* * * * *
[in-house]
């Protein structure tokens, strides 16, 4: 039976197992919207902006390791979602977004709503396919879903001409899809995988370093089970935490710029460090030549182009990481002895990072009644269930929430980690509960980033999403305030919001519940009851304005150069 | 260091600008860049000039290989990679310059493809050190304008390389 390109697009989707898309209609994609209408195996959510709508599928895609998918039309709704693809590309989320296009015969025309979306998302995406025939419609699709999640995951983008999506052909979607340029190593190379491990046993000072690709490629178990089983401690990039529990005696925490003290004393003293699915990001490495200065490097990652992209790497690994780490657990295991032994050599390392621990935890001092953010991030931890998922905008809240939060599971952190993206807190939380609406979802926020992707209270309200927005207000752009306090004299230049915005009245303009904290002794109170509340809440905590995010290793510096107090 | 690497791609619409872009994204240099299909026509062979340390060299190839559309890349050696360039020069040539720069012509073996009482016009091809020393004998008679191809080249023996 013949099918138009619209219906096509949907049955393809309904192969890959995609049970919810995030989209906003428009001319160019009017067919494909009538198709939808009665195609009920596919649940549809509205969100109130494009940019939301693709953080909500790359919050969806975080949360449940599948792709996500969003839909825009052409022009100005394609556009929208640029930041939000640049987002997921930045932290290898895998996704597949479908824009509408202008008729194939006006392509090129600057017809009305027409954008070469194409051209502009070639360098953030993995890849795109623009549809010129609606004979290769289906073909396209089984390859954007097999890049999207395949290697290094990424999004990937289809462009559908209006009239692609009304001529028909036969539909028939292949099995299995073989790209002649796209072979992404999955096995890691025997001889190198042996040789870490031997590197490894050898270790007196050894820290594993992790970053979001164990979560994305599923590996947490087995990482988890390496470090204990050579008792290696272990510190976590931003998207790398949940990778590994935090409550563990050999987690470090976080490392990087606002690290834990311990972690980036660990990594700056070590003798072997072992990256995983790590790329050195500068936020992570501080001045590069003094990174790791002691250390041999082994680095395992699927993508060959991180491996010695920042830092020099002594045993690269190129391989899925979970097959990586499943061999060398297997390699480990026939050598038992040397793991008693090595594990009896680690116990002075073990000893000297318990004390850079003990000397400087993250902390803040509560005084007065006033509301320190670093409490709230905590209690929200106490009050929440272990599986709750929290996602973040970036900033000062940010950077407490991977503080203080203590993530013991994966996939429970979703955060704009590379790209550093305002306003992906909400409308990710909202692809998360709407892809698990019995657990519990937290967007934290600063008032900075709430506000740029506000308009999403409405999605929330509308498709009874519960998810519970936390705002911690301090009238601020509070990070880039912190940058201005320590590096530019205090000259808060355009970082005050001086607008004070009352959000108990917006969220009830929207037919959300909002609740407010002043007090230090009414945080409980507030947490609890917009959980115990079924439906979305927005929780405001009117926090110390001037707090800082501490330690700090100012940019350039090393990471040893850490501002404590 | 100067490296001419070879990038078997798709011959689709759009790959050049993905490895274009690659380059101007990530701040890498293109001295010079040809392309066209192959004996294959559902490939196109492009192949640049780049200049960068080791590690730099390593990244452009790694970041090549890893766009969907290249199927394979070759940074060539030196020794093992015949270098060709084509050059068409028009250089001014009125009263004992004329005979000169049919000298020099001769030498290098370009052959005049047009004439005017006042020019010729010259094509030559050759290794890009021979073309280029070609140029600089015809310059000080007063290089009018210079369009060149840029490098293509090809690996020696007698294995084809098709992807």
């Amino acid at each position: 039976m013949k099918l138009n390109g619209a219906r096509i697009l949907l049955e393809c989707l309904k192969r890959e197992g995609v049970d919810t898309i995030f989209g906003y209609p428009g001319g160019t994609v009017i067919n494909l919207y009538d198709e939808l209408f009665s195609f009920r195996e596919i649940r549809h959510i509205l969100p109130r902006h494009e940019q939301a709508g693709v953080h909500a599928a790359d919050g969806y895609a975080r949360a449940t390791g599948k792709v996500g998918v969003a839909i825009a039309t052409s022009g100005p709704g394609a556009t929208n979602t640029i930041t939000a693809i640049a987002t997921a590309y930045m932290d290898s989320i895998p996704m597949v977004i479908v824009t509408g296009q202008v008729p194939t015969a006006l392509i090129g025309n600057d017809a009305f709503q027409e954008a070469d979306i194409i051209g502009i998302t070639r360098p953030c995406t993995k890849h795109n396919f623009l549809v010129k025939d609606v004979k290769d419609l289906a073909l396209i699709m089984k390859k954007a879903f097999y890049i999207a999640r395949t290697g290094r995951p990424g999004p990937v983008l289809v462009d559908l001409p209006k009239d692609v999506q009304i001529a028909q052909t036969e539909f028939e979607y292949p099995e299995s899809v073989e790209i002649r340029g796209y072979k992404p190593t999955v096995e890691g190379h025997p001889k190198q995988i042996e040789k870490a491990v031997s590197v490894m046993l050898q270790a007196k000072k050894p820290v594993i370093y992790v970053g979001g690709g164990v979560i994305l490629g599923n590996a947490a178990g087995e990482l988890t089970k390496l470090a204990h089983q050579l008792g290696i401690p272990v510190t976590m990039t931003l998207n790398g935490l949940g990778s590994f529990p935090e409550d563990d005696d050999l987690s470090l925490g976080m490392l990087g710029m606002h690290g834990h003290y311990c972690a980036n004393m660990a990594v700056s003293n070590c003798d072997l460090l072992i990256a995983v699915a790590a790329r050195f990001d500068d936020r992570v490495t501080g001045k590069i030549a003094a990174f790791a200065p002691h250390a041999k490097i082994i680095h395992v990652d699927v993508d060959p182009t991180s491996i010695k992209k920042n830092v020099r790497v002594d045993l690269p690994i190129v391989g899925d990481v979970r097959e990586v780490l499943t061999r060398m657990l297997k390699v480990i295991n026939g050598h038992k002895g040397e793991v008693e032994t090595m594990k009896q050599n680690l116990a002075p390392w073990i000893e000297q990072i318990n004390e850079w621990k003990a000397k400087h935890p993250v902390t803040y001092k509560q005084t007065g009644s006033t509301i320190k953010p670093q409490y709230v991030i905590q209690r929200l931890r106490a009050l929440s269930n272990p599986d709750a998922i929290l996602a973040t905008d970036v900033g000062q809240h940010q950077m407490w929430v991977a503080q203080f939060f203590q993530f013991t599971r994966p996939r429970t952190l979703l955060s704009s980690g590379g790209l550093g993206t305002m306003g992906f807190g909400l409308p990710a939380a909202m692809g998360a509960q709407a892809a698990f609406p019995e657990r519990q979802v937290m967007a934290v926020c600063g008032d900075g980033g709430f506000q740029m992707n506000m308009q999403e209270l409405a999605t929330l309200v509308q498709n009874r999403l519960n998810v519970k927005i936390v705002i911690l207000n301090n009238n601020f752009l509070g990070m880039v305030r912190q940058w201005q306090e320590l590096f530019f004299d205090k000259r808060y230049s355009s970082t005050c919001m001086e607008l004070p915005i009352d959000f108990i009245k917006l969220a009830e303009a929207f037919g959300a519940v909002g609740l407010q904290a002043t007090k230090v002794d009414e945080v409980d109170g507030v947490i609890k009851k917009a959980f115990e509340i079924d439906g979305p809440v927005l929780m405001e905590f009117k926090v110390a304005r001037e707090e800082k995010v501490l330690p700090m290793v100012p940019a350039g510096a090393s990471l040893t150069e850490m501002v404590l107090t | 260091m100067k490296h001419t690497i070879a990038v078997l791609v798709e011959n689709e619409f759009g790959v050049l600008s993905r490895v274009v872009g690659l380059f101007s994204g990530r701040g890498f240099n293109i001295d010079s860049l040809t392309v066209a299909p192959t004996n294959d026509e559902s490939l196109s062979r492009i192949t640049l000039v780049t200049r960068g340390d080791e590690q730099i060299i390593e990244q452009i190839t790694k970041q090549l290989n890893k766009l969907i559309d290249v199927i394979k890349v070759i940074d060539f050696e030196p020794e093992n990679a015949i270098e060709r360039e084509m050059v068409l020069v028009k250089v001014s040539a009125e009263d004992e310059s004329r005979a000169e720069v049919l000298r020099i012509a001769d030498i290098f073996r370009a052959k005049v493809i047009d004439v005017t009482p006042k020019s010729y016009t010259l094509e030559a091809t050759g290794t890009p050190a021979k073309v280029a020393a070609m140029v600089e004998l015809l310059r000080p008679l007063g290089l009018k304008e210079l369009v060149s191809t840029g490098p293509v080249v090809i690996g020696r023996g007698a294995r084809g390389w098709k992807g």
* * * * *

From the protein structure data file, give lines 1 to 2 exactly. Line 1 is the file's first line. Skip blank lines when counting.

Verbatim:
[in-house]
């Protein structure tokens, strides 16, 4: 039976197992919207902006390791979602977004709503396919879903001409899809995988370093089970935490710029460090030549182009990481002895990072009644269930929430980690509960980033999403305030919001519940009851304005150069 | 260091600008860049000039290989990679310059493809050190304008390389 390109697009989707898309209609994609209408195996959510709508599928895609998918039309709704693809590309989320296009015969025309979306998302995406025939419609699709999640995951983008999506052909979607340029190593190379491990046993000072690709490629178990089983401690990039529990005696925490003290004393003293699915990001490495200065490097990652992209790497690994780490657990295991032994050599390392621990935890001092953010991030931890998922905008809240939060599971952190993206807190939380609406979802926020992707209270309200927005207000752009306090004299230049915005009245303009904290002794109170509340809440905590995010290793510096107090 | 690497791609619409872009994204240099299909026509062979340390060299190839559309890349050696360039020069040539720069012509073996009482016009091809020393004998008679191809080249023996 013949099918138009619209219906096509949907049955393809309904192969890959995609049970919810995030989209906003428009001319160019009017067919494909009538198709939808009665195609009920596919649940549809509205969100109130494009940019939301693709953080909500790359919050969806975080949360449940599948792709996500969003839909825009052409022009100005394609556009929208640029930041939000640049987002997921930045932290290898895998996704597949479908824009509408202008008729194939006006392509090129600057017809009305027409954008070469194409051209502009070639360098953030993995890849795109623009549809010129609606004979290769289906073909396209089984390859954007097999890049999207395949290697290094990424999004990937289809462009559908209006009239692609009304001529028909036969539909028939292949099995299995073989790209002649796209072979992404999955096995890691025997001889190198042996040789870490031997590197490894050898270790007196050894820290594993992790970053979001164990979560994305599923590996947490087995990482988890390496470090204990050579008792290696272990510190976590931003998207790398949940990778590994935090409550563990050999987690470090976080490392990087606002690290834990311990972690980036660990990594700056070590003798072997072992990256995983790590790329050195500068936020992570501080001045590069003094990174790791002691250390041999082994680095395992699927993508060959991180491996010695920042830092020099002594045993690269190129391989899925979970097959990586499943061999060398297997390699480990026939050598038992040397793991008693090595594990009896680690116990002075073990000893000297318990004390850079003990000397400087993250902390803040509560005084007065006033509301320190670093409490709230905590209690929200106490009050929440272990599986709750929290996602973040970036900033000062940010950077407490991977503080203080203590993530013991994966996939429970979703955060704009590379790209550093305002306003992906909400409308990710909202692809998360709407892809698990019995657990519990937290967007934290600063008032900075709430506000740029506000308009999403409405999605929330509308498709009874519960998810519970936390705002911690301090009238601020509070990070880039912190940058201005320590590096530019205090000259808060355009970082005050001086607008004070009352959000108990917006969220009830929207037919959300909002609740407010002043007090230090009414945080409980507030947490609890917009959980115990079924439906979305927005929780405001009117926090110390001037707090800082501490330690700090100012940019350039090393990471040893850490501002404590 | 100067490296001419070879990038078997798709011959689709759009790959050049993905490895274009690659380059101007990530701040890498293109001295010079040809392309066209192959004996294959559902490939196109492009192949640049780049200049960068080791590690730099390593990244452009790694970041090549890893766009969907290249199927394979070759940074060539030196020794093992015949270098060709084509050059068409028009250089001014009125009263004992004329005979000169049919000298020099001769030498290098370009052959005049047009004439005017006042020019010729010259094509030559050759290794890009021979073309280029070609140029600089015809310059000080007063290089009018210079369009060149840029490098293509090809690996020696007698294995084809098709992807």